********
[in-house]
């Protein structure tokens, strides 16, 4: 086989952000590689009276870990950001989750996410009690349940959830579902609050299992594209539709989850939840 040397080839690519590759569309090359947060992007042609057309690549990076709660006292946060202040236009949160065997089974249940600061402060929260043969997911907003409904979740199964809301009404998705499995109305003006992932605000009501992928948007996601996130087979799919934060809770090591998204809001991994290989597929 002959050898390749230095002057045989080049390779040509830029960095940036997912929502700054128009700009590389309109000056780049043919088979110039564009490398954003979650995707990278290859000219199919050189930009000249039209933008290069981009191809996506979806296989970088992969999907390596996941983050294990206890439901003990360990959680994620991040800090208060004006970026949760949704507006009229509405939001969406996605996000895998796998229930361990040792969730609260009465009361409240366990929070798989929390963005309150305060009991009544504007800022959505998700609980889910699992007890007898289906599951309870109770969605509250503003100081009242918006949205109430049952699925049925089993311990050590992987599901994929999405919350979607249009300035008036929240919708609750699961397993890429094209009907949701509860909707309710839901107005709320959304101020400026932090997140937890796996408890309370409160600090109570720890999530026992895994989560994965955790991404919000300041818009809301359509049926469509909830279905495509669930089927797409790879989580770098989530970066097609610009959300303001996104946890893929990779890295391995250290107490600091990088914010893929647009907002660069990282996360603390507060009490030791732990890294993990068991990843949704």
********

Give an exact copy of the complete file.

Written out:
[in-house]
């Protein structure tokens, strides 16, 4: 086989952000590689009276870990950001989750996410009690349940959830579902609050299992594209539709989850939840 040397080839690519590759569309090359947060992007042609057309690549990076709660006292946060202040236009949160065997089974249940600061402060929260043969997911907003409904979740199964809301009404998705499995109305003006992932605000009501992928948007996601996130087979799919934060809770090591998204809001991994290989597929 002959050898390749230095002057045989080049390779040509830029960095940036997912929502700054128009700009590389309109000056780049043919088979110039564009490398954003979650995707990278290859000219199919050189930009000249039209933008290069981009191809996506979806296989970088992969999907390596996941983050294990206890439901003990360990959680994620991040800090208060004006970026949760949704507006009229509405939001969406996605996000895998796998229930361990040792969730609260009465009361409240366990929070798989929390963005309150305060009991009544504007800022959505998700609980889910699992007890007898289906599951309870109770969605509250503003100081009242918006949205109430049952699925049925089993311990050590992987599901994929999405919350979607249009300035008036929240919708609750699961397993890429094209009907949701509860909707309710839901107005709320959304101020400026932090997140937890796996408890309370409160600090109570720890999530026992895994989560994965955790991404919000300041818009809301359509049926469509909830279905495509669930089927797409790879989580770098989530970066097609610009959300303001996104946890893929990779890295391995250290107490600091990088914010893929647009907002660069990282996360603390507060009490030791732990890294993990068991990843949704």